Our look at the light novel version of Sword Art Online continues! I dragged my feet on finishing this light novel because there was so many other things going on, but I did manage to get it done! With that said, how does the second part of the Aincrad arc hold up against its anime adaptation? Let’s find out after the cut, we dive into Sword Art Online Volume 2: Aincrad
Like I said last time, the Aincrad arc, being the weakest of six main story arcs of the series doesn’t really fair much better in light novel form. By removing everything that the anime improves on, the voice acting, the animation, the music and visual atmosphere, you are left with just the prose and plot of Reki Kawahara, who, despite having great skill, is still at this point in time trying to figure out his story. The result is, like said previously a mixed bag.
The most notable change is that the second volume consists of all the stories that would form a sizable chunk of the anime’s first season. The Lizbeth episodes, the Silica episodes, the Sachi Episodes, and the Yui episodes are all told here, and they are done with varying degrees of success. However the biggest issue the book has going for it, is that everything is out of order. Whatever your feelings are regarding the Aincrad arc, there was at least a clear sense of progression in its story. The first half consisting of stand-alone adventures that further develop Kirito and his place in the world, before switching to the more focused relationship with Asuna. The light novel has none of that, with the first volume being ONLY the Asuna and Kirito storylines, while the second covered the remaining half. This out of order way of doing things gives a sense of things being more stilted and unfocused, with things rapidly changing between different years and months. Having watched the anime first, I was able to handle it, but I also couldn’t help shake the fact that I’ve seen how much better it can be when stuff is put in the proper order.
Yet, what the second volume gives us is not all bad, and like with the previous volume, there are some small, but welcome improvements made without. While Silcia’s story does little, stuff like Lizbeth’s journey with Kirito feels like a vast improvement. By having the story told through her PoV, we get to understand Lisbeth’s character more deeply, see why she has feelings for Kirito, and understand that this is a woman who wants to find love, but who hasn’t allowed in to her heart. The realization that she’s grown fond of Kirito, only to see that Asuna has beat her to the punch is well written and has the same emotional punch as in the anime. I was glad to see the Kawahara let other characters take the spotlight when it came to the point of view, and I think it does a lot to pull the story away from the “Kirito-focus” that viewers have sometimes criticized the series for.
The best part remains however, Asuna’s PoV, which consists of the Yui episodes. I’ve stated before (and will be doing again in the future) that Asuna’s character arc is about the idea of ‘choice’. That she is a woman who is torn between what is expected of her, and what she wants. Her delving into the world Sword Art Online and romance with Kirito represent the first time in her life where she has seized her own destiny. And the relationship she builds with both him and Yui, shown through inner thoughts and monologues gives her more agency and independence, which further separates Asuna from the ‘generic, female-love interest’ many have labeled her as. It is probably the best part of the entire book, even if the Yui storyline itself isn’t really that interesting (though I did notice that ‘Cardinal’ has been used here, that’s a nice little bit of foreshadowing)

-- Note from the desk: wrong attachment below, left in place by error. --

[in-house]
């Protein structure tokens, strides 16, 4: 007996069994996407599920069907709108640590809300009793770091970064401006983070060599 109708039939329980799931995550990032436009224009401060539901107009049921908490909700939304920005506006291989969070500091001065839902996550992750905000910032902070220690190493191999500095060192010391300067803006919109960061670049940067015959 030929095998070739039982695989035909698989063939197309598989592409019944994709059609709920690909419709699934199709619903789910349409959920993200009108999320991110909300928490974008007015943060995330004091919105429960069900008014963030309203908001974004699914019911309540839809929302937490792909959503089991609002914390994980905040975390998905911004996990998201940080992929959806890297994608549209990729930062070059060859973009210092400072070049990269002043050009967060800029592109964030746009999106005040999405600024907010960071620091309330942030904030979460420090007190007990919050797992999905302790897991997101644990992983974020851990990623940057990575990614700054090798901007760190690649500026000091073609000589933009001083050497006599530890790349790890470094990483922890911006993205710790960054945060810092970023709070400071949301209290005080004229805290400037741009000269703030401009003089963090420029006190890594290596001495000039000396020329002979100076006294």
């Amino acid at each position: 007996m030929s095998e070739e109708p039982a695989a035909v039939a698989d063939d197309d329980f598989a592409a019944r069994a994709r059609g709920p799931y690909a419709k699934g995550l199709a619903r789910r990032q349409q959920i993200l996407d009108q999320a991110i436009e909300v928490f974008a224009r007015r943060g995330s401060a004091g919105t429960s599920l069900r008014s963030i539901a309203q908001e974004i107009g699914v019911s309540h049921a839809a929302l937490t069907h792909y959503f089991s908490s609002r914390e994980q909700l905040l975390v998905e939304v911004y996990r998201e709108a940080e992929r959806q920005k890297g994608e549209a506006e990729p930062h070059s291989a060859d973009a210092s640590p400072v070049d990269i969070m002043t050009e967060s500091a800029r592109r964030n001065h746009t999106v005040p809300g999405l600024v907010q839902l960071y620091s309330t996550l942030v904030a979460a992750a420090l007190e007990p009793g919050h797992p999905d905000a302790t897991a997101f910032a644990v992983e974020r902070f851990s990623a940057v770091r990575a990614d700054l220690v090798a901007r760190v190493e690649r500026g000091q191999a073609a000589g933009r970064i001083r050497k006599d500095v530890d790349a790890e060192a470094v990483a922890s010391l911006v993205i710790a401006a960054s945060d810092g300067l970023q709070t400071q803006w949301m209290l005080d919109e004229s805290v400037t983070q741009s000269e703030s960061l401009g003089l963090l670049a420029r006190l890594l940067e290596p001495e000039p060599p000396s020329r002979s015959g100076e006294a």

If there is one major letdown though, it is that the Sachi storyline feels woefully rushed. Presented instead as Kirito reflecting on past events, something that should have been a significant character moment (and was so in the anime) feels out of place and almost filler like. Coupled with the fact that Sachi’s death, along with the other Moonlit Black Cats happens in a single paragraph just feels…insignificant. Perhaps that is because, again, the anime has the benefit of hindsight and was able to give Sachi the gravitas she deserved, because in light novel form, it just feel sort of ‘there’. Regardless, I liked Kirito clearly states that his relationship to Sachi was not romantic, and the final scene where she sings him ‘Red-Nosed Reindeer’ feels a lit more powerful when you can read the lyrics, so like everything in this volume. It’s a mixed bag.
Sword Art Online’s second light novel volume is very much like the first. A mixed bag that feels like a rough draft the anime and later progressive version would polish and improve. The signs of greatness are still present, and there are moments of improvement, but I cannot find myself rushing back to read this when the anime does so much better. Deciding whether to read volumes 1 and 2 separately or dip in and out of both to reconstruct the anime timeline was something I really struggled with. In the end, I am glad I decided to separate the two, because I’m seeing how Kawahara presented the story, and maybe not how it was intended. Flaws as it maybe, it has been an interesting step back into a series that grew to be beloved by so many. Though I won’t deny as we move into Fairy Dance, that the road might be a little be straighter in the future.